By focusing on cancer and AIDS, these distributed computing projects also increase the chances of drawing public support. Their common denominator is an overwhelming public interest in being involved in and contributing to scientific research. In fact, few of the researchers make a concerted effort to encourage people to contribute; word of mouth is often enough. “In terms of public understanding of science, and this was not one of the original aims of the project, it has been remarkably successful,” said Richards. “To get the general public involved is really very valuable.” Pande explained, “there's also aspects of the way distributed computing works that is designed to try to encourage people to gather friends to get involved.” Many projects keep track of who has volunteered the most computing time, or who has cracked a particular problem. “That aspect actually has a sort of a competition aspect to it that is in many ways a large driving force as well,” Pande said. Referring to SETI, Anderson commented that “many people are motivated by the possibility of discovering life outside Earth, others are motivated by the competition aspect, and others like our high‐tech screensaver graphics.”
…few academic researchers have the financial resources to buy the latest high‐performance supercomputer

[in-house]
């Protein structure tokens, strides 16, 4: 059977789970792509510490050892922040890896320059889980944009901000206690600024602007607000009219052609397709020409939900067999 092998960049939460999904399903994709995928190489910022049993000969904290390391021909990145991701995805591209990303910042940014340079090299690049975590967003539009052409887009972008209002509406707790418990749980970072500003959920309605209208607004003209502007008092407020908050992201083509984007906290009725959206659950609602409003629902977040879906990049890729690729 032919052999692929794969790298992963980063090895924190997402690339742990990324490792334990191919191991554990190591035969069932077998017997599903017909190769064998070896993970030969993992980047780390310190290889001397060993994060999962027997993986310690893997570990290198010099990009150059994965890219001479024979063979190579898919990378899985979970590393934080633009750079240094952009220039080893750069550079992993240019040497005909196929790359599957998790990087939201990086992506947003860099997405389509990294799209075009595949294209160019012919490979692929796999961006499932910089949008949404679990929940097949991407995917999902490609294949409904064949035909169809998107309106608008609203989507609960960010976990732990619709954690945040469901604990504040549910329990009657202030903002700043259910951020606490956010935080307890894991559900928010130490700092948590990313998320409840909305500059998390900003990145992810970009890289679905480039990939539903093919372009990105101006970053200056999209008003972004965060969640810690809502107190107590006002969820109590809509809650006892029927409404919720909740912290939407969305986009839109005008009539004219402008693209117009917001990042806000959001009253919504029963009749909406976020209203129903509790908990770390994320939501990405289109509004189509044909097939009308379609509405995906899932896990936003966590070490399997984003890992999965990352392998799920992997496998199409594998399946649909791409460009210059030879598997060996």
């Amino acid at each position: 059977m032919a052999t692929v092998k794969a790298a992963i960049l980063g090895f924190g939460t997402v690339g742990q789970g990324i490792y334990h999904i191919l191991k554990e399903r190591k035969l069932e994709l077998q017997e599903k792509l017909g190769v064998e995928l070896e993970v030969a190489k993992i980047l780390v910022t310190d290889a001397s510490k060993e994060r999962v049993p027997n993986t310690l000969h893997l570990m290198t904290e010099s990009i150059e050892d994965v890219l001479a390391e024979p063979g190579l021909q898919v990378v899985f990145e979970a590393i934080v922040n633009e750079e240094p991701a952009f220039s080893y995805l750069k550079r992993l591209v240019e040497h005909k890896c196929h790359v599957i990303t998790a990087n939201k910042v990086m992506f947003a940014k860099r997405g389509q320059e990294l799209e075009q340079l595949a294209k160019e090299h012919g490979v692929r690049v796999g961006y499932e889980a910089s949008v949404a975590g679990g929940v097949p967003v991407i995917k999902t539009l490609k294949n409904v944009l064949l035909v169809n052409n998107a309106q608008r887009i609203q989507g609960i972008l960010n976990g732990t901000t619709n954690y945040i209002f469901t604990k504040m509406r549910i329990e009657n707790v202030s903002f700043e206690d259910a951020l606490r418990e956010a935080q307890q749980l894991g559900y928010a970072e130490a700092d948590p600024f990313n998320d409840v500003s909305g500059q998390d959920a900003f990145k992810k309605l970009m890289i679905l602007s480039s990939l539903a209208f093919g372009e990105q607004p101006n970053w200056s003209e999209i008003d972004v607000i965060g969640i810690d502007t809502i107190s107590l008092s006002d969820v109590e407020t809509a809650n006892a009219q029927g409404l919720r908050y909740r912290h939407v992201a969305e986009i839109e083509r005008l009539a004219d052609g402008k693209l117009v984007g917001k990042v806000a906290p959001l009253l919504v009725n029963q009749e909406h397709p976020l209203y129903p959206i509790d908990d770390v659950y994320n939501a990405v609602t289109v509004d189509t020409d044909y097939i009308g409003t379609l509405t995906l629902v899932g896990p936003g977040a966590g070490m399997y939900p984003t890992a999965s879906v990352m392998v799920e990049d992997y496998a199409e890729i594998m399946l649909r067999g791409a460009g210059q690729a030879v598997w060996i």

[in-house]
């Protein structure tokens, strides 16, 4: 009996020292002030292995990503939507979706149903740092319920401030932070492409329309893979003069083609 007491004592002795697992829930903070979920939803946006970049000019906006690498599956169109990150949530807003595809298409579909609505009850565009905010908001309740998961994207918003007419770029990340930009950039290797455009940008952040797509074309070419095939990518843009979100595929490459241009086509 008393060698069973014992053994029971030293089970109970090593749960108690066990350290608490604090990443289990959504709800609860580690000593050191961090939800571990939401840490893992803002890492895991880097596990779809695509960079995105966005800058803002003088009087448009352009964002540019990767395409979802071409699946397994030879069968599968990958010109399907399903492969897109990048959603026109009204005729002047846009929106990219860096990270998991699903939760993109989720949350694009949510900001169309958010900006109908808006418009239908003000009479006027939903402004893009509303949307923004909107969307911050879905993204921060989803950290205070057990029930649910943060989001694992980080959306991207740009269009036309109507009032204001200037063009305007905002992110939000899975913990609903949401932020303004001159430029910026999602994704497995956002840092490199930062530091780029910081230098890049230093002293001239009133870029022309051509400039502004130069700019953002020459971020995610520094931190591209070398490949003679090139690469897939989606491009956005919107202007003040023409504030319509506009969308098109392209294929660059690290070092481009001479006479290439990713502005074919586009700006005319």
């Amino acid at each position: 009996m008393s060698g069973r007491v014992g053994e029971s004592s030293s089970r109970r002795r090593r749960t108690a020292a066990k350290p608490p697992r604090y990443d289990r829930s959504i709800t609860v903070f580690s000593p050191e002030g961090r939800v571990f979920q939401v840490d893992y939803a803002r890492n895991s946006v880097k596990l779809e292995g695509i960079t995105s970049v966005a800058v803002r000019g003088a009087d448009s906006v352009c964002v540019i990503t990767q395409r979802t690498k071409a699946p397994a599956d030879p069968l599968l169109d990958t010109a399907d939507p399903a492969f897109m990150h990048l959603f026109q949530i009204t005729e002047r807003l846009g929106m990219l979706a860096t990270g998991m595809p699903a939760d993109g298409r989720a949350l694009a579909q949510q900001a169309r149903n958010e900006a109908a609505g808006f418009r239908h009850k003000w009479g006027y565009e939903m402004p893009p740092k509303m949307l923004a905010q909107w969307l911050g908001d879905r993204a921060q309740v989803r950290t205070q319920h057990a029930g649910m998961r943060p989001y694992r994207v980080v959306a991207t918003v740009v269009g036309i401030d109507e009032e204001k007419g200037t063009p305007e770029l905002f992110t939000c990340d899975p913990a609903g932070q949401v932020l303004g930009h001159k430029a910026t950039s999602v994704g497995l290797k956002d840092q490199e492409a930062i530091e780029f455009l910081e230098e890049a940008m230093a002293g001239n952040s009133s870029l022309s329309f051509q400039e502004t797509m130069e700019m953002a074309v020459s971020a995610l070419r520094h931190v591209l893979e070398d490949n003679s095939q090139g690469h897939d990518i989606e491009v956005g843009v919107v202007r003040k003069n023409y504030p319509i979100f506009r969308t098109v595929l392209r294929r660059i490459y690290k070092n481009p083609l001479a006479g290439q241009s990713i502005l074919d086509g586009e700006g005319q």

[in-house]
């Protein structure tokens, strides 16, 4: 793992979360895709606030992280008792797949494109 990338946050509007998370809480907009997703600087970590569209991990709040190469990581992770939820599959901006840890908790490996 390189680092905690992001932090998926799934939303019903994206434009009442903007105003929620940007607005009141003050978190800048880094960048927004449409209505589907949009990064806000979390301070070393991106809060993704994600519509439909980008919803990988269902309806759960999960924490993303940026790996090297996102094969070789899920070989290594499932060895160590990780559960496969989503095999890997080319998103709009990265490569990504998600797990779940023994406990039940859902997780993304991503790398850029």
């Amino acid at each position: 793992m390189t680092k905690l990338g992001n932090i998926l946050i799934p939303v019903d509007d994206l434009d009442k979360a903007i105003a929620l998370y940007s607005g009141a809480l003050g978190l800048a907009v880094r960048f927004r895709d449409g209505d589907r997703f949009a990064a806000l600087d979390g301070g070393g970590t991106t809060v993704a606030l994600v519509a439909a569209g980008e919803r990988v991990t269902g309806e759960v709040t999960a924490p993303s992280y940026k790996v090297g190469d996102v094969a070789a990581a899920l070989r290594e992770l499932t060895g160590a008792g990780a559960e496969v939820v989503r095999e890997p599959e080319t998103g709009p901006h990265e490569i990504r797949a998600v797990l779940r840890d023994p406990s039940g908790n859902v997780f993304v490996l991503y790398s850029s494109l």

Although Pande and his group have obtained valuable results, distributed computing alone may not be sufficient to ‘solve’ protein folding. Computer giant IBM (Armonk, NY, USA) is ready to tackle the problem with brute force. The Blue Gene project, announced at the end of 1999, will build a petaflop supercomputer—capable of 1,000 trillion floating‐point operations per second—by the end of 2004. Blue Gene will be 500 times faster than the current fastest supercomputer, and more than 2 million times faster than a standard desktop PC. The project is as much about computer engineering as it is about biology: IBM has revolutionized the construction of supercomputers in order to meet this challenge. Bob Germain, manager of the Biomolecular Dynamics and Scalable Modeling Group of the IBM Blue Gene team (Yorktown Heights, NY, USA) explained: “We think we can advance our understanding of the protein folding process through large‐scale simulation … and also study other interesting biologically related systems.”